Vinyl-coated polyester tarps are perfect for reducing wind damage on delicate bushes. The tarps are designed to withstand wind damage and are UV-treated to help the tarp stand up to the intense UV rays from the sun. Vinyl is also good at keeping the area around the bush a little warmer, which can help protect a tree from bitter cold temperatures.
Spread the tarp over the bush and use a rope to secure the edges of the tarp around the base of the bush. With grommets placed every 48 inches, it’s easy to weave the rope through the grommets and then tighten the tarp once it’s in position.
With the heavy winds, tornado warnings, and large hail that were forecasted to hit the Mississippi Valley, Tennessee Valley, and Gulf Coast in early January, protecting shrubs and bushes from damaging ice and winds is important.
Purchase vinyl-coated poly tarps in sizes up to 10 x 20’ or smaller widths (Slip & Slide tarps) of 10 x 100’ if you have long, narrow gardens to protect.
Silver UVR Poly Tarps
Silver UVR poly tarps resist mildew and water, plus they are protected from damaging UV rays. If you have garden beds, place a silver UVR poly tarp over them for the winter. It keeps seeds from weeds and trees away, and also helps keep debris like pine needles, broken branches, and twigs from getting into your garden and requiring clean-up when spring arrives.
With the tarp in place, when the snow melts, you can pull the tarp off, rinse it off, dry it, and fold it until it’s needed again. Your garden has been protected all winter and is ready for planting. The tarp also helps warm the ground below, so you’ll find the soil thaws faster and is ready for you to turn over as you add manure or additives to improve the soil quality.
Purchase silver UVR poly tarps in sizes up to 30 x 50’.
Iron Horse Polyester Tarps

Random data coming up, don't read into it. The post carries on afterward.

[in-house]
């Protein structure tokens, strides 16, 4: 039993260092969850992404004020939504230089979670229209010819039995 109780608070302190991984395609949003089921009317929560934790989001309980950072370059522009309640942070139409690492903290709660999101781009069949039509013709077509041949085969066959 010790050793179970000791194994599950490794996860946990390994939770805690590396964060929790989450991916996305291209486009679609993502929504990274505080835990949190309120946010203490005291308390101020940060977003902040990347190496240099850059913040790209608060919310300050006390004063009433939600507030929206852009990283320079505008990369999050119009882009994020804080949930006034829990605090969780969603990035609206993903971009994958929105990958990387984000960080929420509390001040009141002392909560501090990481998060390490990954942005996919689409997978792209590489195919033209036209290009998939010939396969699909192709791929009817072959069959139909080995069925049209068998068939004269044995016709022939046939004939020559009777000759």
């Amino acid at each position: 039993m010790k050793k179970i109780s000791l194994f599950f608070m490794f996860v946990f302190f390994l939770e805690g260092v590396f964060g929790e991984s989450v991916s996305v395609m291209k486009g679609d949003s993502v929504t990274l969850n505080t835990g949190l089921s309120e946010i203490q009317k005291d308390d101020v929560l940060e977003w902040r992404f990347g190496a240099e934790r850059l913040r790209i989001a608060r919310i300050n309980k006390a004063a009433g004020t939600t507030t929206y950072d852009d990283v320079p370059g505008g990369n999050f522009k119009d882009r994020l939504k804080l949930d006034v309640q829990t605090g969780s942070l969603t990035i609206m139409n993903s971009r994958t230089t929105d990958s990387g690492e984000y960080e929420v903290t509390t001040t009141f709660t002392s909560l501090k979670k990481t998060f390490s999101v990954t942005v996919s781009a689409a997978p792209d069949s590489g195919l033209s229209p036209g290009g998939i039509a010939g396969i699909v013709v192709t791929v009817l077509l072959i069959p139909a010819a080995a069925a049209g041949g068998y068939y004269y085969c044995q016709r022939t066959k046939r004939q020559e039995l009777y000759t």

Iron Horse polyester tarps are the strongest tarps you’ll find. They can take a lot of use and are twice as strong as canvas tarps and are completely waterproof. They allow air to pass, which is ideal if you have plants that need breathability. While more expensive than a cheap blue poly tarp, you will get far more use from this tarp over the years, making it a wise investment.
Purchase Iron Horse tarps in sizes up to 20 x 20’ or in a custom size if that’s preferred.
How to Protect a Garden With a Tarp
If it’s too late to cover a garden with a tarp due to snowfall, what can you do at this late stage? Consider building a quick lean-to structure and draping that over the garden. You can secure the bottom of the tarp using cement blocks and bungee cords or ropes that secure the grommets to the bricks.
Air is still able to pass through, but it will shelter your garden from excess snow and ice. Plus, it helps keep branches and twigs from landing in your garden and damaging plants when it’s extremely windy outside.
Shrubs and bushes are easy to protect. Dig out the base of the bush or shrub and use a canvas or vinyl tarp to protect the bush or shrub for the rest of the winter. This is especially helpful if you’ve been getting more rain than snow and need to stop any more damage from the ice that’s building up and snapping branches.
Could you use some help choosing the best tarp for your plants and gardens? Chicago Canvas has a live chat feature to help you make the best decision based on your needs and budget. Reach out online via live chat or the online contact form to get advice from tarp experts.